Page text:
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CBN moves to forestall food shortages amid COVID-19

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The Central Bank of Nigeria (CBN), has embarked on a large scale food production in some states, to ensure food security, especially during the dry season.

Under the strategy, the apex bank said it has developed immediate, short and medium term plans with agriculture as the major focus for achieving growth, diversification, and job creation.

The Director, Development Finance, Philip Yila Yusuf, said the CBN is working closely with respective states, and the private sector to grant long term facility to farmers within agricultural value-chains in a well-coordinated manner.

He pointed out that with the disruptions resulting from the COVID-19 pandemic, the CBN has taken measures to ensure farmers have more to produce in the value chain to forestall a potential food crisis.

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He said: “We have started harvesting for some of our programmes. The activities of the middlemen will soon be a thing of the past. There will be availability of food, as we have started harvesting.

“For rice, we are working with the state governments to get land, and with the private sector to get them a long term facility to unlock all the forests and land.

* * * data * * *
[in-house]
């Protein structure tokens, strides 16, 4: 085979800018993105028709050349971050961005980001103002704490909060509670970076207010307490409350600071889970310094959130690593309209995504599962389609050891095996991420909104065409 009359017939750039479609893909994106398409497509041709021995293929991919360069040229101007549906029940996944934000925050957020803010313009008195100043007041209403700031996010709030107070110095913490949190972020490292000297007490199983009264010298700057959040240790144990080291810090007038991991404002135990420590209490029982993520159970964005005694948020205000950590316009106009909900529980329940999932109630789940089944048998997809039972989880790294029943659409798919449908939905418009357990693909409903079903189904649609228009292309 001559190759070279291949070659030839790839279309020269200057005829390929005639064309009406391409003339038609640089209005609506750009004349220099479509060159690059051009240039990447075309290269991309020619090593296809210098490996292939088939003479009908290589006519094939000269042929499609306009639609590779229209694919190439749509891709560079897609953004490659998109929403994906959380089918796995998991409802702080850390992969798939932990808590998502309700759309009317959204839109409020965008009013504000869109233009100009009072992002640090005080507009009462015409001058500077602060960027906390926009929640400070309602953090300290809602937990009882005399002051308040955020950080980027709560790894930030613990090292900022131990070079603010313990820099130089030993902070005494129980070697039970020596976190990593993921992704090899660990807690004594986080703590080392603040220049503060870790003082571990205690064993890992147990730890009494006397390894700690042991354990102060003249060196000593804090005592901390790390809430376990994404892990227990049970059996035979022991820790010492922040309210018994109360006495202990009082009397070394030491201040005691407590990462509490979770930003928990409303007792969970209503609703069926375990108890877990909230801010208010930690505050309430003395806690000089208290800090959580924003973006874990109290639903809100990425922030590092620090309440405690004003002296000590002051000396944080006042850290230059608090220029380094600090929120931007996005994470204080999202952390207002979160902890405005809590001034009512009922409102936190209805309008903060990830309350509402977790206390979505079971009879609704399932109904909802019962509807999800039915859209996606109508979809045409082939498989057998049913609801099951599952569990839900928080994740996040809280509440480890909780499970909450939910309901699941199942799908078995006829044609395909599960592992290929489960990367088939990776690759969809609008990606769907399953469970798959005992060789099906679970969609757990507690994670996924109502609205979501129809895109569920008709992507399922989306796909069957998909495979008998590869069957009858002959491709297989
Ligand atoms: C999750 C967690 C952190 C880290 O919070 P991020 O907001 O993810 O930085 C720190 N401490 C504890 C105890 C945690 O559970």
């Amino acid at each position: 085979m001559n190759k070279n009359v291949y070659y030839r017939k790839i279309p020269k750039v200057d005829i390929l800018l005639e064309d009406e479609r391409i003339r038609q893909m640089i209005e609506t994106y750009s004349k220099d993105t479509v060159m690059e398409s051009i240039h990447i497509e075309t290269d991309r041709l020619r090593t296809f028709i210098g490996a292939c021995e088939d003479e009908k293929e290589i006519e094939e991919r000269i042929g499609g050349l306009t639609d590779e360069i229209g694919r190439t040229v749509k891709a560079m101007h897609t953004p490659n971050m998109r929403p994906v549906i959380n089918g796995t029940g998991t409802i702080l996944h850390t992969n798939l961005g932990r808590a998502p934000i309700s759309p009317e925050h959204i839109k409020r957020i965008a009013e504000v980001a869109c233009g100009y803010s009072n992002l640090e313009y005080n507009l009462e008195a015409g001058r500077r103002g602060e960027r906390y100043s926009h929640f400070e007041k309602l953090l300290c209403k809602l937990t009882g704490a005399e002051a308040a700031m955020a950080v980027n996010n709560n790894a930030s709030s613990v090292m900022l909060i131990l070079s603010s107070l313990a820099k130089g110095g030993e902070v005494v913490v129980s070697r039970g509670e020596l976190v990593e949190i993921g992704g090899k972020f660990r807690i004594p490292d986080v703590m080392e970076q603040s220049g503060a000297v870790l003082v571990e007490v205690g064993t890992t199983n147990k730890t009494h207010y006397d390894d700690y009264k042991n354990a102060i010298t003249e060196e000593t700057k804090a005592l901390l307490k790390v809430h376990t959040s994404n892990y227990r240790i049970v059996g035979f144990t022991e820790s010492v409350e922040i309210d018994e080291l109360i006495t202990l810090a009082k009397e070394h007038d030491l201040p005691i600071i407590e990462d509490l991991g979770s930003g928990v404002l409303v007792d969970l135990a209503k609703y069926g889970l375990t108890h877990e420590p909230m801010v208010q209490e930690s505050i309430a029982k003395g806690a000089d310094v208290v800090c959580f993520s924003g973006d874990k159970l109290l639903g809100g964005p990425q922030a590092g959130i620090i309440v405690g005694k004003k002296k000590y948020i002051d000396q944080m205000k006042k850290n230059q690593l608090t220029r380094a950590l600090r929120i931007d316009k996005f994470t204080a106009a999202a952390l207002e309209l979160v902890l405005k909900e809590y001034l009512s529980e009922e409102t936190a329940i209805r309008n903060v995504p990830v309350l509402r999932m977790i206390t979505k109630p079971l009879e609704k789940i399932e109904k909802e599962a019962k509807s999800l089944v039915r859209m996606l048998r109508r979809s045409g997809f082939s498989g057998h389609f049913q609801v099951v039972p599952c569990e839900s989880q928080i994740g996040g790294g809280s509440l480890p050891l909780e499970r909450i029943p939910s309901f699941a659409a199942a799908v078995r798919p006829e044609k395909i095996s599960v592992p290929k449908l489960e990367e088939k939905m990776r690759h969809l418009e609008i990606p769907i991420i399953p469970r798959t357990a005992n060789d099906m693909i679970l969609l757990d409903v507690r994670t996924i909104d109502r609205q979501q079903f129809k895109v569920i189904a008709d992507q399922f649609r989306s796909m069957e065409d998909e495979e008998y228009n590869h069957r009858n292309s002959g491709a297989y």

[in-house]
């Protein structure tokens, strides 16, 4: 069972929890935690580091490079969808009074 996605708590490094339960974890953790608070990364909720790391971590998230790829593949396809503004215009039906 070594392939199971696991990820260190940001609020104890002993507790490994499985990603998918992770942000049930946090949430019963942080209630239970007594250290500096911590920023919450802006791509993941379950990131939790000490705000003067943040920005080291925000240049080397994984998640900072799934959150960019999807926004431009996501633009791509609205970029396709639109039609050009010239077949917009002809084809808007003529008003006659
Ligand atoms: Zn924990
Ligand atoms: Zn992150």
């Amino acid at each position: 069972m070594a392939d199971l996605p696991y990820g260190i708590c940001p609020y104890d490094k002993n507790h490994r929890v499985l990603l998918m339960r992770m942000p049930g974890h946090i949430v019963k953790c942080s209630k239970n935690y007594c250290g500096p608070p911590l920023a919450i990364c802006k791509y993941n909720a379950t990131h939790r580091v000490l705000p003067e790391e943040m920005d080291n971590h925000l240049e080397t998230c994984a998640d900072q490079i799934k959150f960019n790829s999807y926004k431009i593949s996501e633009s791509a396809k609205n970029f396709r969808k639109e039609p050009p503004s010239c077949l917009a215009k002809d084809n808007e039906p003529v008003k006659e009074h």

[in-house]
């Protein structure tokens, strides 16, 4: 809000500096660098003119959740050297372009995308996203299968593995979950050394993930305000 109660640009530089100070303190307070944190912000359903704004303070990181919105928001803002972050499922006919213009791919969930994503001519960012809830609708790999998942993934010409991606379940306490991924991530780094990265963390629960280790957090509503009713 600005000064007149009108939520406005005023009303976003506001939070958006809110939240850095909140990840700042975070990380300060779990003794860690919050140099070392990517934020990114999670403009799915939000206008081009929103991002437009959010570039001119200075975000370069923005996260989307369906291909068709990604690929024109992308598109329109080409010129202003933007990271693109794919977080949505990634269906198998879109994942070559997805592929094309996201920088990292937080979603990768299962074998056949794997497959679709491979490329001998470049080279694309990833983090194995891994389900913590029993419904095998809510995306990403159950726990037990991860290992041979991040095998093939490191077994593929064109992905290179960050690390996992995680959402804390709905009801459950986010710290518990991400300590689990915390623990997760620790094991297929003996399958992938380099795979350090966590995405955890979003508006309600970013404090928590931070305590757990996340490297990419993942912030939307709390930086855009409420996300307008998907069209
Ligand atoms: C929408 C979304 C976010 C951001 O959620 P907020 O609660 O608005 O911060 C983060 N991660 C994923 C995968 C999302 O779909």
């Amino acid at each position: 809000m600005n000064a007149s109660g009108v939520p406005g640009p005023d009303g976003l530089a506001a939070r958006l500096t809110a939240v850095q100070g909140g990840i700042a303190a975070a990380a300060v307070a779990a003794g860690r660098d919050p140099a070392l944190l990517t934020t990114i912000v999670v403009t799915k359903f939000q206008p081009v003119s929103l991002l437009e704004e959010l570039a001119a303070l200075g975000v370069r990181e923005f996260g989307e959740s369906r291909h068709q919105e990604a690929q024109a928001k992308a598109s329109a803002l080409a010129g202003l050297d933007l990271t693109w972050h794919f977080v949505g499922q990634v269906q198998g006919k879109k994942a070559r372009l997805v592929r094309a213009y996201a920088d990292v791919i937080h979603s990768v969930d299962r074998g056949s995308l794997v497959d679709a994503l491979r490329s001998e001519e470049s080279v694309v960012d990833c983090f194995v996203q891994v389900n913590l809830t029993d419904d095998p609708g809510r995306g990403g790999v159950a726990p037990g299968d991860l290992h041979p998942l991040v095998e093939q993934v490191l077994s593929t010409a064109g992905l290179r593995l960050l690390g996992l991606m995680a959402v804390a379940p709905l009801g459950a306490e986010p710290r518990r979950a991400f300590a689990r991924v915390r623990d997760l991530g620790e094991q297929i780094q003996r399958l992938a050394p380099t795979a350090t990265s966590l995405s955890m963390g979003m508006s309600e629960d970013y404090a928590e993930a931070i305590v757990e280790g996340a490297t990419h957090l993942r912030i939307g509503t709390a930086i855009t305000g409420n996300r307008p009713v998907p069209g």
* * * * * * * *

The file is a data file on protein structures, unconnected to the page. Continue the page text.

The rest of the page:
“We are financing a lot in the agric value chain in the dry season, if not; we will have serious food shortages in the dry season. We must embark on a large scale during the dry season; we are working with the states.”

According to him, the apex bank has instituted a robust monitoring and evaluation framework, going around the banks to ensure funds are disbursed accordingly, and also visit project sites to ensure progress.

Recall that the United Nations’ Food and Agriculture Organisation (FAO), predicted that the agricultural market in sub-Saharan Africa will reach $1 trillion by 2030.

As expected, Nigeria’s exponential population growth of over 200 million and counting, spells an even greater demand for food supply.

Unfortunately, food insecurity has been on the rise in Nigeria. Just a few months ago, the FAO predicted that seven million Nigerians will experience food shortages between June and August, this year, with 16 northern states and the Federal Capital Territory (FCT), identified to face a food and nutrition crisis.

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